The Apollo Theater, where stars are born and legends are made! The Apollo Theater has a long history of showcasing some of America’s greatest talents. The Theater first opened its doors in 1934 and has kick-started the careers of various stars that we still know and love today. These stars and starlets include Diana Ross and the Supremes, James Brown, the Jackson 5, Stevie Wonder, Aretha Franklin, Mariah Carey, and Ne-Yo.


  • A picture of the front of the Apollo Theater in 2009.
    A picture of the front of the Apollo Theater in 2009.
  • An early photo of the Apollo Theater.
    An early photo of the Apollo Theater.
  • James Brown performing at the Apollo advertisement.
    James Brown performing at the Apollo advertisement.
  • Apollo sign headlining the "Wednesday Amateur Night".
    Apollo sign headlining the "Wednesday Amateur Night".
  • Some of Wednesday Amateur Night's legends.
    Some of Wednesday Amateur Night's legends.
  • The Wednesday Amateur Night Tree of Hope. It is believed/tradition that performers should touch the tree in order to give a great performance at the Apollo.
    The Wednesday Amateur Night Tree of Hope. It is believed/tradition that performers should touch the tree in order to give a great performance at the Apollo.

In 1914, the building where the Apollo Theater currently resides was constructed by George Keister. Its original owner was Sidney Cohen, who provided a thirty-year lease to Benjamin Hurtig and Harry Seamon. The two turned the building into the Hurtig and Seamon’s New Burlesque Theater. Although the owner of the building was an African-American man, African Americans were prohibited from performing at the theater or attending as patrons. Hurtig and Seamon were unable to complete their thirty-year lease because of Fiorello La Guardia. In 1933, La Guardia fought against the performances at Burlesque shows, claiming they were damaging to the community, and the theater was closed.

In 1934, Sidney Cohen and Morris Sussman, who acted as the manager, reopened the theater. A few key changes were implemented in the reopening of the theater. The theater was renamed the 125th Street Apollo Theater and the burlesque shows were removed. The shows were changed into revues and the theater focused their attention instead on the African-American audience in Harlem. The Apollo Theater began employing African American theatrical workers. By 1937, it became the largest employer for African-American theatrical workers in the country. It was also the only theater in New York City to offer backstage positions to African American people.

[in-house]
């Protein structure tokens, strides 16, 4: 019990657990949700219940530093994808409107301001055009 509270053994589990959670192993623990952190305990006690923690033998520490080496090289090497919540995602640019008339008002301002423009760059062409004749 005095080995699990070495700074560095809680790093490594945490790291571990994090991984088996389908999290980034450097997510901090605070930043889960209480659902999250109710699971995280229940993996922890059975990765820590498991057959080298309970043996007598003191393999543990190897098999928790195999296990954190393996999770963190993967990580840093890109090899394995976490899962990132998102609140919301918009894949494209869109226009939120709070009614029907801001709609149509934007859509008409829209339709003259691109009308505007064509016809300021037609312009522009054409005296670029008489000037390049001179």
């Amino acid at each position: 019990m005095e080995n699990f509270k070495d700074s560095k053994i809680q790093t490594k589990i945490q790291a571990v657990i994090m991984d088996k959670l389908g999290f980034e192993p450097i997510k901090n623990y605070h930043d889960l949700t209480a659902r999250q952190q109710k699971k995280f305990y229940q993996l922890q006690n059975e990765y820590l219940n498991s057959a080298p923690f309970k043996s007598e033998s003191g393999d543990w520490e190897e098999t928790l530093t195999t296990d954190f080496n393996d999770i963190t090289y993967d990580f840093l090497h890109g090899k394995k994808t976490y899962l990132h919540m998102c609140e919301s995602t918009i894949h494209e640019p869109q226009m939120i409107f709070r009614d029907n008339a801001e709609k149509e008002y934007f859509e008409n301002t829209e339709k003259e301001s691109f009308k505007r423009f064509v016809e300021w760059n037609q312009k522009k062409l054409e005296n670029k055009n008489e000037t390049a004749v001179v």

One of the biggest successes for the Apollo Theater was the “Wednesday Amateur Night." Ralph Cooper, an actor and producer, brought the “Wednesday Amateur Night” to the Apollo in 1934. Every Wednesday people would showcase their talents at the theater. The event was also broadcasted across the radio. Through this show, many stars have reached fame. One of the most renowned stars to surface from this show was Ella Fitzgerald, who managed to win one of the very first amateur nights with her beautiful singing at the age of 15.  This show continues today.

In 1983, the theater received federal and city landmark status. Today the Apollo still offers quality entertainment. Patrons are able to go and see the shows firsthand or can catch the televised versions. An archive has begun to take shape as the Apollo is now trying to form a history of documents, photographs, recordings, and footage in order to capture its years of entertainment services.

"AMATEUR NIGHT HISTORY AND LEGACY." Amateur Night History and Legacy. APOLLO THEATER FOUNDATION INC, n.d. Web. 17 Nov. 2014. .
"Archive Project." Archive Project. APOLLO THEATER FOUNDATION INC, n.d. Web. 17 Nov. 2014. .
"History." History. APOLLO THEATER FOUNDATION INC, 2014. Web. 18 Nov. 2014. .